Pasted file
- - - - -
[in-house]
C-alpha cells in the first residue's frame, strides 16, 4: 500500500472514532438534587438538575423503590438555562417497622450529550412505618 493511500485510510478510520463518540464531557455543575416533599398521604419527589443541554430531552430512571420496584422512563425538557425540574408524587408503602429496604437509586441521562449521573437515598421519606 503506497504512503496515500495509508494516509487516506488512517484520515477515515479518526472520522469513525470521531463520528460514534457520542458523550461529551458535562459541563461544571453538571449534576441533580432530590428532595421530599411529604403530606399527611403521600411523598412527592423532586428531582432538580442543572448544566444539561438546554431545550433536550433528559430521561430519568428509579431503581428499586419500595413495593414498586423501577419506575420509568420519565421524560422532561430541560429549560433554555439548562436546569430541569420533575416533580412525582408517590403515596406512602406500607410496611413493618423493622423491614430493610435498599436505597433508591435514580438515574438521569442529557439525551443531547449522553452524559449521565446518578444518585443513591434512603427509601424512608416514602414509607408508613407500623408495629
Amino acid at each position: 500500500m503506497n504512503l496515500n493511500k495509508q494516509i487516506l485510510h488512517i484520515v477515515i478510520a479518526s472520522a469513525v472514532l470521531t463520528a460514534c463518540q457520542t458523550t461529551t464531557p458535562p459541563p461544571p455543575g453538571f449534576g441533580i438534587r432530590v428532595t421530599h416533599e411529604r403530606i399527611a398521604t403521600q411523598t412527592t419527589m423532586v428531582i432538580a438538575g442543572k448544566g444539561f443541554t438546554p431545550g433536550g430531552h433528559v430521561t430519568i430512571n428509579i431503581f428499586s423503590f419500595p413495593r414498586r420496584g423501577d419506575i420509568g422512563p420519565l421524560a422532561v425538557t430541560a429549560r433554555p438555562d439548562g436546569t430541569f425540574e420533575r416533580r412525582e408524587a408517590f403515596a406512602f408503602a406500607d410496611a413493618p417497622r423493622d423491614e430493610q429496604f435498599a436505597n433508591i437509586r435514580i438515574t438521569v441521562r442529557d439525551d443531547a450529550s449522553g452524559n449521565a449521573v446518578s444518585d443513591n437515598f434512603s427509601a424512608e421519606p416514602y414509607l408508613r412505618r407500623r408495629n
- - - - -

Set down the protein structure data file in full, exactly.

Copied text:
[in-house]
C-alpha cells in the first residue's frame, strides 16, 4: 500500500472514532438534587438538575423503590438555562417497622450529550412505618 493511500485510510478510520463518540464531557455543575416533599398521604419527589443541554430531552430512571420496584422512563425538557425540574408524587408503602429496604437509586441521562449521573437515598421519606 503506497504512503496515500495509508494516509487516506488512517484520515477515515479518526472520522469513525470521531463520528460514534457520542458523550461529551458535562459541563461544571453538571449534576441533580432530590428532595421530599411529604403530606399527611403521600411523598412527592423532586428531582432538580442543572448544566444539561438546554431545550433536550433528559430521561430519568428509579431503581428499586419500595413495593414498586423501577419506575420509568420519565421524560422532561430541560429549560433554555439548562436546569430541569420533575416533580412525582408517590403515596406512602406500607410496611413493618423493622423491614430493610435498599436505597433508591435514580438515574438521569442529557439525551443531547449522553452524559449521565446518578444518585443513591434512603427509601424512608416514602414509607408508613407500623408495629
Amino acid at each position: 500500500m503506497n504512503l496515500n493511500k495509508q494516509i487516506l485510510h488512517i484520515v477515515i478510520a479518526s472520522a469513525v472514532l470521531t463520528a460514534c463518540q457520542t458523550t461529551t464531557p458535562p459541563p461544571p455543575g453538571f449534576g441533580i438534587r432530590v428532595t421530599h416533599e411529604r403530606i399527611a398521604t403521600q411523598t412527592t419527589m423532586v428531582i432538580a438538575g442543572k448544566g444539561f443541554t438546554p431545550g433536550g430531552h433528559v430521561t430519568i430512571n428509579i431503581f428499586s423503590f419500595p413495593r414498586r420496584g423501577d419506575i420509568g422512563p420519565l421524560a422532561v425538557t430541560a429549560r433554555p438555562d439548562g436546569t430541569f425540574e420533575r416533580r412525582e408524587a408517590f403515596a406512602f408503602a406500607d410496611a413493618p417497622r423493622d423491614e430493610q429496604f435498599a436505597n433508591i437509586r435514580i438515574t438521569v441521562r442529557d439525551d443531547a450529550s449522553g452524559n449521565a449521573v446518578s444518585d443513591n437515598f434512603s427509601a424512608e421519606p416514602y414509607l408508613r412505618r407500623r408495629n